I have always considered Writers Forum one of the best things about Petaluma. Jane Merryman
As a writing coach, I see the same issues over and over again in the work of my clients: passive protagonists, jarring shifts in point of view, flat passages of description and action, and more. After I discuss these common writing issues, when you look at your own work you should be able to see if and where it is falling flat.
Eric Elfman is the author of fourteen books for kids and adults, including Tesla’s Attic, Edison’s Alley and Hawking’s Hallway (co-written with Neal Shusterman), an award-winning Middle Grade series from Disney-Hyperion Books. Eric and Neal are now developing a TV series based on Tesla’s Attic for DisneyXD. Eric’s Almanac of the Gross, Disgusting & Totally Repulsive, from Random House (now in its 6th printing), was named an ALA Recommended Book for Reluctant Readers. As a screenwriter, Eric has sold projects to Dreamworks, Interscope and Universal Studios. Also a private writing coach, Eric has been on the faculty of the Big Sur Writers Workshop, organized by the Andrea Brown Literary Agency, for the past twelve years, and among his clients are a number of award winning and NY Times bestselling authors.
Flash fiction isn’t simply fast fiction. It’s storytelling writ big—by writing short. Miniatures hold so much power that authors have turned to them to write highly successful novels and memoirs. Learn more about the short short and explore its potential to enliven and deepen your writing.
“I've always firmly believed that the amount of words a story contains has zero to do with how much weight the story carries. Peg Alford Pursell's new book, Show Her A Flower, A Bird, A Shadow, proves this once again, and proves it in spades. These stories are like gut checks to the soul.” Peter Orner, author of Am I Alone Here? and Love and Shame and Love
Peg Alford Pursell is the author of Show Her a Flower, A Bird, A Shadow (ELJ Editions, March 2017), a collection of flash fiction, micro-fictions, and hybrid prose with praise from Peter Orner, Joan Silber, Antonya Nelson, and others. Her work has appeared in Permafrost, the Los Angeles Review, Joyland Magazine, and many other journals and anthologies. She is the founder and director of the national reading series Why There Are Words and of WTAW Press. Pursell has taught flash fiction locally at the College of Marin, Book Passage, and in North Bay Writers Workshops.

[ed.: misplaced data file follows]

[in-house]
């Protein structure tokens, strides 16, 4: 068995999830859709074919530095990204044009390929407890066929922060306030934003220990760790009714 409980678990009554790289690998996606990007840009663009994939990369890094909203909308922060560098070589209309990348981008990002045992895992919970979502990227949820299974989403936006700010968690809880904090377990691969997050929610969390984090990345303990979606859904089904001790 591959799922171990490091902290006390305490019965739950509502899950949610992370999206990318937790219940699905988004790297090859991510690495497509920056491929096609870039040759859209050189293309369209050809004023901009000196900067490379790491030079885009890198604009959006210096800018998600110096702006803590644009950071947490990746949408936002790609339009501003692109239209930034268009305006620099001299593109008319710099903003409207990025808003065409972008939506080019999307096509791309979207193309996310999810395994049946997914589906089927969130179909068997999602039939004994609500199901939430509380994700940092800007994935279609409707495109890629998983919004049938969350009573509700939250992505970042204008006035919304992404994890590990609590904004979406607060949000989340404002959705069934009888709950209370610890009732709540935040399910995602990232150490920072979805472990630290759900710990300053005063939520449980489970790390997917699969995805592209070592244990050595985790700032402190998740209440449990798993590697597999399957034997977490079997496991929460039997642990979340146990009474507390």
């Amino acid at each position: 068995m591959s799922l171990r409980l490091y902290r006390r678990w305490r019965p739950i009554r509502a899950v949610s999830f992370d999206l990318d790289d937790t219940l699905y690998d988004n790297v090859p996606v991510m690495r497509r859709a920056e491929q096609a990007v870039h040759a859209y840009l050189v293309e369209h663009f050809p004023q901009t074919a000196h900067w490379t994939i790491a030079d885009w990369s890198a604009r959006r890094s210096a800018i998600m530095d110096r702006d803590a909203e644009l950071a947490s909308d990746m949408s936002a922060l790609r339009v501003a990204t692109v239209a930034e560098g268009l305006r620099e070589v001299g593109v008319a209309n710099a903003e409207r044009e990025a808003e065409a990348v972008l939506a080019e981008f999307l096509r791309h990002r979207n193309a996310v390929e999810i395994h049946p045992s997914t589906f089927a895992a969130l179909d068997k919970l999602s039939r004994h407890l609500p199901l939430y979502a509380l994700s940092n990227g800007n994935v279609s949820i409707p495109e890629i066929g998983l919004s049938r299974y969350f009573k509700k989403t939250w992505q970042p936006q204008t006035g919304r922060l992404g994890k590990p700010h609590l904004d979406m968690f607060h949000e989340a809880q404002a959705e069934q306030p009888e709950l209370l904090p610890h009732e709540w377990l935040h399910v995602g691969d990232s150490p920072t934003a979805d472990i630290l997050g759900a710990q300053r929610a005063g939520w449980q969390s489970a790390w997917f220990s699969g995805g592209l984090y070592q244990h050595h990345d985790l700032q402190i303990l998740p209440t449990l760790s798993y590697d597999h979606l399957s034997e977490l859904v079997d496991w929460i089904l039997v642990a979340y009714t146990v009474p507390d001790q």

Teri Sloat's talk about published works includes an insider's view of a novel in progress, discussing the stages a novel goes through from beginning to end. She will use her work-in-progress as an example of how to fictionalize personal memories.
Teri Sloat has always been an artist and writer, interspersed with wonderful years of teaching and bilingual work. Teri and her husband began their lives together in the Alaskan Bush, living in small Yup'ik villages on the Yukon-Kuskokwim Delta. The culture on the delta is a culture of subsistence and a culture of story. The oral stories were often about the thin veil between the worlds of animals and people, the need for sharing and the power of nature. The environment, the culture, and the open expanse of the tundra was an invitation to create her own stories.
She was the illustrator for the first bilingual program in Alaska, providing years of experience working with folklore. This rich environment, without the addiction of television, allowed time to create her own images.
Teri has over 25 trade books published with Dutton, Holt, Little Brown, Putnam and others and have been fortunate to win awards from ABA, NY Times, Ben Franklin Committee, Bank Street, and Sesame Street.
She is also a creative artist of fine art. Storytelling, the editing and rearranging is revealed in her landscapes as well as her folk art. Teri's goal as a storyteller is to paint pictures with words. Her goal as an artist is to create a story the viewer imagines while looking at her art.
"It is my hope that the images I create, and words in my stories share my sense of wonder and my often whimsical view of the world around us." Teri Sloat